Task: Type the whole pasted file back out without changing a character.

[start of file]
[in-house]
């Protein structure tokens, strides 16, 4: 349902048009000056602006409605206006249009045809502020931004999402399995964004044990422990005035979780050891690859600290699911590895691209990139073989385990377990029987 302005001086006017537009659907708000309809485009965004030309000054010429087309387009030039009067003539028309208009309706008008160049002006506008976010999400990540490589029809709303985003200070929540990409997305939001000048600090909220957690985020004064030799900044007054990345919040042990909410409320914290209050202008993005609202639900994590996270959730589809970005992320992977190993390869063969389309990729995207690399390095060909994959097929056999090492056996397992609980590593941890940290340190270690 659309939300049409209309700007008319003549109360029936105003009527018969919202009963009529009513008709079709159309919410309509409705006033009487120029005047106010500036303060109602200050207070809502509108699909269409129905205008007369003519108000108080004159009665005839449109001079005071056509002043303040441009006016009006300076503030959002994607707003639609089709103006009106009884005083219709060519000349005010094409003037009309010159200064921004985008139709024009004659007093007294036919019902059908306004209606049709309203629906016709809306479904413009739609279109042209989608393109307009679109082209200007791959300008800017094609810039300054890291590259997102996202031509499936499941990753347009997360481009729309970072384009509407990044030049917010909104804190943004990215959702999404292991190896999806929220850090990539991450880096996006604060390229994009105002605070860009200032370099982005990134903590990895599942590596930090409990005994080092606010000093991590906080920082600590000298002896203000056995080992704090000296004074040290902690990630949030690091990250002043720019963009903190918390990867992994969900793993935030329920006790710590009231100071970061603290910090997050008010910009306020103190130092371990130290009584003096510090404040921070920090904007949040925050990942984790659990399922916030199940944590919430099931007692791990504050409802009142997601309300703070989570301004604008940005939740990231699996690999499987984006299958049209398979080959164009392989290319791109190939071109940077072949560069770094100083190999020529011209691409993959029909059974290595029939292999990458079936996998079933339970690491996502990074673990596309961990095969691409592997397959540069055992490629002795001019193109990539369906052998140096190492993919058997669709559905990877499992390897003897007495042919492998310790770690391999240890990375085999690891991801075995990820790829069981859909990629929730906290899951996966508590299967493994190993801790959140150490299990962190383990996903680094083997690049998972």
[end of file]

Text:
[in-house]
């Protein structure tokens, strides 16, 4: 349902048009000056602006409605206006249009045809502020931004999402399995964004044990422990005035979780050891690859600290699911590895691209990139073989385990377990029987 302005001086006017537009659907708000309809485009965004030309000054010429087309387009030039009067003539028309208009309706008008160049002006506008976010999400990540490589029809709303985003200070929540990409997305939001000048600090909220957690985020004064030799900044007054990345919040042990909410409320914290209050202008993005609202639900994590996270959730589809970005992320992977190993390869063969389309990729995207690399390095060909994959097929056999090492056996397992609980590593941890940290340190270690 659309939300049409209309700007008319003549109360029936105003009527018969919202009963009529009513008709079709159309919410309509409705006033009487120029005047106010500036303060109602200050207070809502509108699909269409129905205008007369003519108000108080004159009665005839449109001079005071056509002043303040441009006016009006300076503030959002994607707003639609089709103006009106009884005083219709060519000349005010094409003037009309010159200064921004985008139709024009004659007093007294036919019902059908306004209606049709309203629906016709809306479904413009739609279109042209989608393109307009679109082209200007791959300008800017094609810039300054890291590259997102996202031509499936499941990753347009997360481009729309970072384009509407990044030049917010909104804190943004990215959702999404292991190896999806929220850090990539991450880096996006604060390229994009105002605070860009200032370099982005990134903590990895599942590596930090409990005994080092606010000093991590906080920082600590000298002896203000056995080992704090000296004074040290902690990630949030690091990250002043720019963009903190918390990867992994969900793993935030329920006790710590009231100071970061603290910090997050008010910009306020103190130092371990130290009584003096510090404040921070920090904007949040925050990942984790659990399922916030199940944590919430099931007692791990504050409802009142997601309300703070989570301004604008940005939740990231699996690999499987984006299958049209398979080959164009392989290319791109190939071109940077072949560069770094100083190999020529011209691409993959029909059974290595029939292999990458079936996998079933339970690491996502990074673990596309961990095969691409592997397959540069055992490629002795001019193109990539369906052998140096190492993919058997669709559905990877499992390897003897007495042919492998310790770690391999240890990375085999690891991801075995990820790829069981859909990629929730906290899951996966508590299967493994190993801790959140150490299990962190383990996903680094083997690049998972």